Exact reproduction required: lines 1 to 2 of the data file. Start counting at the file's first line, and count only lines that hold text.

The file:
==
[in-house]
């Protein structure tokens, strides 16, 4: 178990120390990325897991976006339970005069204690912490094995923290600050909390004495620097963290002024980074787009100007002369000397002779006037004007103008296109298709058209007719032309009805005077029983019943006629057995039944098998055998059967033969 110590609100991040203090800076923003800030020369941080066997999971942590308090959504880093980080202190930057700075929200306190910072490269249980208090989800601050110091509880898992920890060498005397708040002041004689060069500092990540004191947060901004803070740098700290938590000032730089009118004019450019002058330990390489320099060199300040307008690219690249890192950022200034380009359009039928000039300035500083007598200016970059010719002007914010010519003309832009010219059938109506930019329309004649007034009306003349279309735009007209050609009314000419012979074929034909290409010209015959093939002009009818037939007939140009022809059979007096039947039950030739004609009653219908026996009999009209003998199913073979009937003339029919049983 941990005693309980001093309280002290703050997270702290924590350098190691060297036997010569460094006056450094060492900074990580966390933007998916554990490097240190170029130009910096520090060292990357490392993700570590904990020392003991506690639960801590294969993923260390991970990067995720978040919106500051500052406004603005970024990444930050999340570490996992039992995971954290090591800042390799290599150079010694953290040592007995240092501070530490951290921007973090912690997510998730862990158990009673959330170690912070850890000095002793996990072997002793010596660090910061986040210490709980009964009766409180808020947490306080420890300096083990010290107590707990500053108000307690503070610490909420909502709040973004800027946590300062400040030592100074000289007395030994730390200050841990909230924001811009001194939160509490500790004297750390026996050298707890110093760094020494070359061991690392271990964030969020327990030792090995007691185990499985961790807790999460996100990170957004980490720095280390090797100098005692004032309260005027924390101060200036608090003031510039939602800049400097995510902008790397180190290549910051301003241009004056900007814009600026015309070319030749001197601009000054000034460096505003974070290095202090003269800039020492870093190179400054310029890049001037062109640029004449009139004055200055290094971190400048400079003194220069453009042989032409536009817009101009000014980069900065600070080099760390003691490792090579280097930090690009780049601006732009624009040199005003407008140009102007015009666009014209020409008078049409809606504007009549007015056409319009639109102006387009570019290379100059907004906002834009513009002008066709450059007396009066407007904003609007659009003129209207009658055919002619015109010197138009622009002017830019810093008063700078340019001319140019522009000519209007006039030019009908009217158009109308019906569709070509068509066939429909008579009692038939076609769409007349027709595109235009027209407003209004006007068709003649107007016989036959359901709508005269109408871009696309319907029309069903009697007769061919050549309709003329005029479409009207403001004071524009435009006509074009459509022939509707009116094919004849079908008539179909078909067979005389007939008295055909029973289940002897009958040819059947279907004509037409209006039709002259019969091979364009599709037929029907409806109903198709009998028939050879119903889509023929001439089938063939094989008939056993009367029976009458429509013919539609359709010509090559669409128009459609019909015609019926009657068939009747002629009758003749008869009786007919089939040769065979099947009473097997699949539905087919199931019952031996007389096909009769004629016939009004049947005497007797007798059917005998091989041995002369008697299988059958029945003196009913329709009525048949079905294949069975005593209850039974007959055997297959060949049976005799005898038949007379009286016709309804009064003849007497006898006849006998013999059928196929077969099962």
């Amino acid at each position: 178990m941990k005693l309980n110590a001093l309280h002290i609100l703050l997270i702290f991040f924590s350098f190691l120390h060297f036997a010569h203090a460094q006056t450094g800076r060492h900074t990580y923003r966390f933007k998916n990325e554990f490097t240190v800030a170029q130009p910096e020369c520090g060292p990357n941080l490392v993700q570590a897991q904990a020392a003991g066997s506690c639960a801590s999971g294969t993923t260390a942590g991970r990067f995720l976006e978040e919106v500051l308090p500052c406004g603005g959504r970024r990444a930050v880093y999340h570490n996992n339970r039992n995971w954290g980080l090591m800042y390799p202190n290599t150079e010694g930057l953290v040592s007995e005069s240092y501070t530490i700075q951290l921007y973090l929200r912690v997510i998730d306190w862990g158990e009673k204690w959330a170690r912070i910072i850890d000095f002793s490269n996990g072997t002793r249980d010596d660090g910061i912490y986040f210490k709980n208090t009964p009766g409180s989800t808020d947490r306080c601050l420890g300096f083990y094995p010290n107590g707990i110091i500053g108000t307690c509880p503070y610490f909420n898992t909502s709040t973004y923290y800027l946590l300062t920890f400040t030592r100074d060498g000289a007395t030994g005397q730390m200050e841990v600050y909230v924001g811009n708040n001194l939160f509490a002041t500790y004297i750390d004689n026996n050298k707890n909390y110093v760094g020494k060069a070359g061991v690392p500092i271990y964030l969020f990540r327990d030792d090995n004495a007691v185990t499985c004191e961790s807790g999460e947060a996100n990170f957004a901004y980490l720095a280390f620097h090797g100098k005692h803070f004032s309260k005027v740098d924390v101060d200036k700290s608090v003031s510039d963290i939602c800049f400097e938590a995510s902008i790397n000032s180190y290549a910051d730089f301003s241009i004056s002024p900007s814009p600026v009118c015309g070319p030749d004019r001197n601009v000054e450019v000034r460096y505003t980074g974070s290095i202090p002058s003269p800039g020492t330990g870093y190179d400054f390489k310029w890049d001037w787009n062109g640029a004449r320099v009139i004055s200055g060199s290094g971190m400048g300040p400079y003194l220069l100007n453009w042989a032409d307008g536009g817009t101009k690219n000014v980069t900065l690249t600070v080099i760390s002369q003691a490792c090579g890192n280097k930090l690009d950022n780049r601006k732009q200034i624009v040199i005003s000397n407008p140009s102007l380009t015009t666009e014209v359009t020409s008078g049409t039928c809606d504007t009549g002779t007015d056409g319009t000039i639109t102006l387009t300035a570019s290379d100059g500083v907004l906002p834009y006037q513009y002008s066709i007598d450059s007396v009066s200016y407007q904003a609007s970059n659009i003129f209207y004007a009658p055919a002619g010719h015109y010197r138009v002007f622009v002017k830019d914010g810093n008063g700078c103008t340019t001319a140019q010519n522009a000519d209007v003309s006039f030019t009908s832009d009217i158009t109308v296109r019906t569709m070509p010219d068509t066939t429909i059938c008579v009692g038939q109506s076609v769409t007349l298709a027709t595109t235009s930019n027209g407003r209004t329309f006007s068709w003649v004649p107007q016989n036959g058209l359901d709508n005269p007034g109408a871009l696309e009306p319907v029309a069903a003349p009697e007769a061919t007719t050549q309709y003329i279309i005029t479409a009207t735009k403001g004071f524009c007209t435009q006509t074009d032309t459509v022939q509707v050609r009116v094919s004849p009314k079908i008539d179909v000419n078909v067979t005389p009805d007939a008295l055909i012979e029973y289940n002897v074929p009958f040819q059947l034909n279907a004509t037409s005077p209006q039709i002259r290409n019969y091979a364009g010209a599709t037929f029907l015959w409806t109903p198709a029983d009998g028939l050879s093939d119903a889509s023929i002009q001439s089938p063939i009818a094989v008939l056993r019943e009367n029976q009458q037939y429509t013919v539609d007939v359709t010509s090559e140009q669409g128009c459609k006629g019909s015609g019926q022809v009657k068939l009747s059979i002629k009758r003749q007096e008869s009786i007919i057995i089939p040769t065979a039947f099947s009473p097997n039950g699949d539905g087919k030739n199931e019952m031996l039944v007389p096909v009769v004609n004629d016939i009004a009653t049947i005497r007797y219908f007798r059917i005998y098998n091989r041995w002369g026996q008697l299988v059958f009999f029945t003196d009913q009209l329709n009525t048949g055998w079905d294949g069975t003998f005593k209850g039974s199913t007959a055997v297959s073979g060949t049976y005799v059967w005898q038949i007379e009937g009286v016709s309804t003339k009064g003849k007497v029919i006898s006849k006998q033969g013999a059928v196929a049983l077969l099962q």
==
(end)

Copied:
[in-house]
């Protein structure tokens, strides 16, 4: 178990120390990325897991976006339970005069204690912490094995923290600050909390004495620097963290002024980074787009100007002369000397002779006037004007103008296109298709058209007719032309009805005077029983019943006629057995039944098998055998059967033969 110590609100991040203090800076923003800030020369941080066997999971942590308090959504880093980080202190930057700075929200306190910072490269249980208090989800601050110091509880898992920890060498005397708040002041004689060069500092990540004191947060901004803070740098700290938590000032730089009118004019450019002058330990390489320099060199300040307008690219690249890192950022200034380009359009039928000039300035500083007598200016970059010719002007914010010519003309832009010219059938109506930019329309004649007034009306003349279309735009007209050609009314000419012979074929034909290409010209015959093939002009009818037939007939140009022809059979007096039947039950030739004609009653219908026996009999009209003998199913073979009937003339029919049983 941990005693309980001093309280002290703050997270702290924590350098190691060297036997010569460094006056450094060492900074990580966390933007998916554990490097240190170029130009910096520090060292990357490392993700570590904990020392003991506690639960801590294969993923260390991970990067995720978040919106500051500052406004603005970024990444930050999340570490996992039992995971954290090591800042390799290599150079010694953290040592007995240092501070530490951290921007973090912690997510998730862990158990009673959330170690912070850890000095002793996990072997002793010596660090910061986040210490709980009964009766409180808020947490306080420890300096083990010290107590707990500053108000307690503070610490909420909502709040973004800027946590300062400040030592100074000289007395030994730390200050841990909230924001811009001194939160509490500790004297750390026996050298707890110093760094020494070359061991690392271990964030969020327990030792090995007691185990499985961790807790999460996100990170957004980490720095280390090797100098005692004032309260005027924390101060200036608090003031510039939602800049400097995510902008790397180190290549910051301003241009004056900007814009600026015309070319030749001197601009000054000034460096505003974070290095202090003269800039020492870093190179400054310029890049001037062109640029004449009139004055200055290094971190400048400079003194220069453009042989032409536009817009101009000014980069900065600070080099760390003691490792090579280097930090690009780049601006732009624009040199005003407008140009102007015009666009014209020409008078049409809606504007009549007015056409319009639109102006387009570019290379100059907004906002834009513009002008066709450059007396009066407007904003609007659009003129209207009658055919002619015109010197138009622009002017830019810093008063700078340019001319140019522009000519209007006039030019009908009217158009109308019906569709070509068509066939429909008579009692038939076609769409007349027709595109235009027209407003209004006007068709003649107007016989036959359901709508005269109408871009696309319907029309069903009697007769061919050549309709003329005029479409009207403001004071524009435009006509074009459509022939509707009116094919004849079908008539179909078909067979005389007939008295055909029973289940002897009958040819059947279907004509037409209006039709002259019969091979364009599709037929029907409806109903198709009998028939050879119903889509023929001439089938063939094989008939056993009367029976009458429509013919539609359709010509090559669409128009459609019909015609019926009657068939009747002629009758003749008869009786007919089939040769065979099947009473097997699949539905087919199931019952031996007389096909009769004629016939009004049947005497007797007798059917005998091989041995002369008697299988059958029945003196009913329709009525048949079905294949069975005593209850039974007959055997297959060949049976005799005898038949007379009286016709309804009064003849007497006898006849006998013999059928196929077969099962």